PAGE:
Willie teaches me to lay v. to lie

3 Nov

There are a few things that no matter how many times you tell me, I will never absorb the information: how old my dad is, daylight savings (spring ahead; fall back—what is that?), and lastly, the tenses of to lie v. to lay. Willie has inspired me to take care of that last one. He said he’ll help me figure out a way to remember the tenses. Let’s see if this works!

To Lie—to rest or recline

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Simple Present: Willie lies on the couch now.

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Simple Past: Willie lay in the shade yesterday.

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Past Participle: Willie should have lain under the bed because he thought it was comfortable.

To Lay—to put something down

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Simple Present: Willie lays his lobster toy down.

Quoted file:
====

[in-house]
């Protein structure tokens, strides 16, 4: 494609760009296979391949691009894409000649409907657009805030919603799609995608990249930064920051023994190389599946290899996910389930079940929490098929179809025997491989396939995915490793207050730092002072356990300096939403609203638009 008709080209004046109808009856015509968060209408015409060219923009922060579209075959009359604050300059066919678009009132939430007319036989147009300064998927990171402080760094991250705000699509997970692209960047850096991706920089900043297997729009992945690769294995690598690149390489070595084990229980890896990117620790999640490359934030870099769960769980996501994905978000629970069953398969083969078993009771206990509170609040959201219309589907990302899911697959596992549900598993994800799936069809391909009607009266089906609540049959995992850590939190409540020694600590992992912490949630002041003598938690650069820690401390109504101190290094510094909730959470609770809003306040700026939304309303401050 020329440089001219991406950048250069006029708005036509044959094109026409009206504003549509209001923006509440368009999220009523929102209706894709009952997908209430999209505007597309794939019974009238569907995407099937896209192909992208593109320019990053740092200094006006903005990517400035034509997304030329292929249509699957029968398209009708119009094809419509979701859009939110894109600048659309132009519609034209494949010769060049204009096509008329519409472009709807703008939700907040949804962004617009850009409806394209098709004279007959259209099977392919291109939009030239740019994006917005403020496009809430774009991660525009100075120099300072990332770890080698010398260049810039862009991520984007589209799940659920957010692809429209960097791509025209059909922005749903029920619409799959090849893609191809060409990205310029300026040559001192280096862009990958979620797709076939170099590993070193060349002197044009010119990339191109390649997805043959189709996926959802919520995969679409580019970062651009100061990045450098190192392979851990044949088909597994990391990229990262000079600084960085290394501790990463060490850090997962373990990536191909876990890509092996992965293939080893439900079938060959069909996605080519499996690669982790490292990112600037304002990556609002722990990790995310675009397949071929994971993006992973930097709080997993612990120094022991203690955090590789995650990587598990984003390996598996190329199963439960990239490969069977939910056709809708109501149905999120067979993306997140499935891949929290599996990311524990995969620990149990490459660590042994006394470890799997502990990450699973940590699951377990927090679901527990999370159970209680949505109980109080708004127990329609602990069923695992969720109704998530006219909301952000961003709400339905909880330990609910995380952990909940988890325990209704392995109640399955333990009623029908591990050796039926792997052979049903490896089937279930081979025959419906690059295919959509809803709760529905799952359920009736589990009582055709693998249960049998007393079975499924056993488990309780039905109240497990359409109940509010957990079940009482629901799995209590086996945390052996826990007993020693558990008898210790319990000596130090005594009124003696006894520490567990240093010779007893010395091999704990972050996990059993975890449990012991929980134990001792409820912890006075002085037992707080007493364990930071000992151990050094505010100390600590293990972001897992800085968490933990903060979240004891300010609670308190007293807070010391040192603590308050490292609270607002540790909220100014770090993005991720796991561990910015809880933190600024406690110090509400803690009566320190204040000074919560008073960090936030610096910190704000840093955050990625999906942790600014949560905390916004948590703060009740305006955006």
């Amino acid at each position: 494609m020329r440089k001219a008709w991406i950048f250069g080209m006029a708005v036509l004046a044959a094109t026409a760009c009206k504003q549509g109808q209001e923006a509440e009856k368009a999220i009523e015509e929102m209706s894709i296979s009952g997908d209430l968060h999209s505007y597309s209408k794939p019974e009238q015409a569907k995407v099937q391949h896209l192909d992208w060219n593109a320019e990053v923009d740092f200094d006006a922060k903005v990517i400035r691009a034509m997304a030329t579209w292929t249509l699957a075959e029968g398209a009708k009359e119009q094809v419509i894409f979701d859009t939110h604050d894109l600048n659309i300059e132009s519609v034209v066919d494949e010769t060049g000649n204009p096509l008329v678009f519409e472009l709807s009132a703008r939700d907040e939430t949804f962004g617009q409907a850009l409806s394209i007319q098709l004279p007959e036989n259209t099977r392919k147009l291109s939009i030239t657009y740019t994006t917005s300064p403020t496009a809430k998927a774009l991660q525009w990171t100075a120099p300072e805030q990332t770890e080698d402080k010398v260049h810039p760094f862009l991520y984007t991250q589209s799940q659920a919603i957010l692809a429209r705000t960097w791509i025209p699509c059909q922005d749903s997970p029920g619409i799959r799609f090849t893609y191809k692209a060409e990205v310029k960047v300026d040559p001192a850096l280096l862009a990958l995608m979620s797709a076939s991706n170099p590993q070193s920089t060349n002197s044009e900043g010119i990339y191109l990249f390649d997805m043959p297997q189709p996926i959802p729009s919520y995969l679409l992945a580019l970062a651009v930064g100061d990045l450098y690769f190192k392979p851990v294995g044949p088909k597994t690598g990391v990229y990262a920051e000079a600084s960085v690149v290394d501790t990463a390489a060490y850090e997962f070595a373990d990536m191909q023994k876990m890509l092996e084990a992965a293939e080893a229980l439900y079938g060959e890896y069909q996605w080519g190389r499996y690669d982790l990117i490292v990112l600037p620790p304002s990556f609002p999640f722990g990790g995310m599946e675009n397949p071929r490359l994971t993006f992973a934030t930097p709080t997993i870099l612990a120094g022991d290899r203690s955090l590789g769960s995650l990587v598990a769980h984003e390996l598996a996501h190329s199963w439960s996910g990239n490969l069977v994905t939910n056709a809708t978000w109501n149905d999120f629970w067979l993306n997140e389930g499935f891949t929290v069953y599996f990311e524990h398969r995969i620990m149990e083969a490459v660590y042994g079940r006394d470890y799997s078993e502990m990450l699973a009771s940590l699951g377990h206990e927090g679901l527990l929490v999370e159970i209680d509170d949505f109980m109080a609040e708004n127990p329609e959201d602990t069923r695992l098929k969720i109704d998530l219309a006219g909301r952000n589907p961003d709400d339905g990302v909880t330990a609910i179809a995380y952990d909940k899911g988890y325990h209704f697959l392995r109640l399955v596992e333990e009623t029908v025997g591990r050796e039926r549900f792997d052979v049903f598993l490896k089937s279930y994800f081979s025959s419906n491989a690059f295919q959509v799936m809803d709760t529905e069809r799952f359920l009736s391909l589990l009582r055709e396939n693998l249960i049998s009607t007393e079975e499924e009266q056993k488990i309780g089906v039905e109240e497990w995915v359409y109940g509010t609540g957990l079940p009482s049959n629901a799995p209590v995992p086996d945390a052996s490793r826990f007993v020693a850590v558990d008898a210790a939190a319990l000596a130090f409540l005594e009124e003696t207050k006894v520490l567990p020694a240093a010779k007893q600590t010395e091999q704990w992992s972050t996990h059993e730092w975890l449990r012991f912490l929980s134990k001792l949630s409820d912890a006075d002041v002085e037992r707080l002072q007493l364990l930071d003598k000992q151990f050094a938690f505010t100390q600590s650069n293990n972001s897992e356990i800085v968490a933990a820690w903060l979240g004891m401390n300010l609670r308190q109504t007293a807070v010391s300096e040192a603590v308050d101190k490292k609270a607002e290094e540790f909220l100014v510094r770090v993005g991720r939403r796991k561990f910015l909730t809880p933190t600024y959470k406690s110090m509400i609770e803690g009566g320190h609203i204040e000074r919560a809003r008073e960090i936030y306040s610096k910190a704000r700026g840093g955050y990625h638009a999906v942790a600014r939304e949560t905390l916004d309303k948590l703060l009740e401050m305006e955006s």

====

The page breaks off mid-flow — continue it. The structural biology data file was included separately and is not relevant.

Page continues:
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Simple Past: I laid Willie down on his back.

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Past Participle: Willie stood next to his red, stuffed toy which he had laid there only moments before.

I think Willie was on to something. I definitely remember the differences better now! Thank you WIllie, I’ll give you a treat 🙂

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Creating Innovators Review

3 Oct

Creating Innovators

This is a book I reviewed for Jim Estill

Sing, O Muse, O high genius, aid us now. I invoke thee, O Muses, from the darkness of my soul, for the inspiration that will give the young people of our country the innovation necessary to create jobs in this country.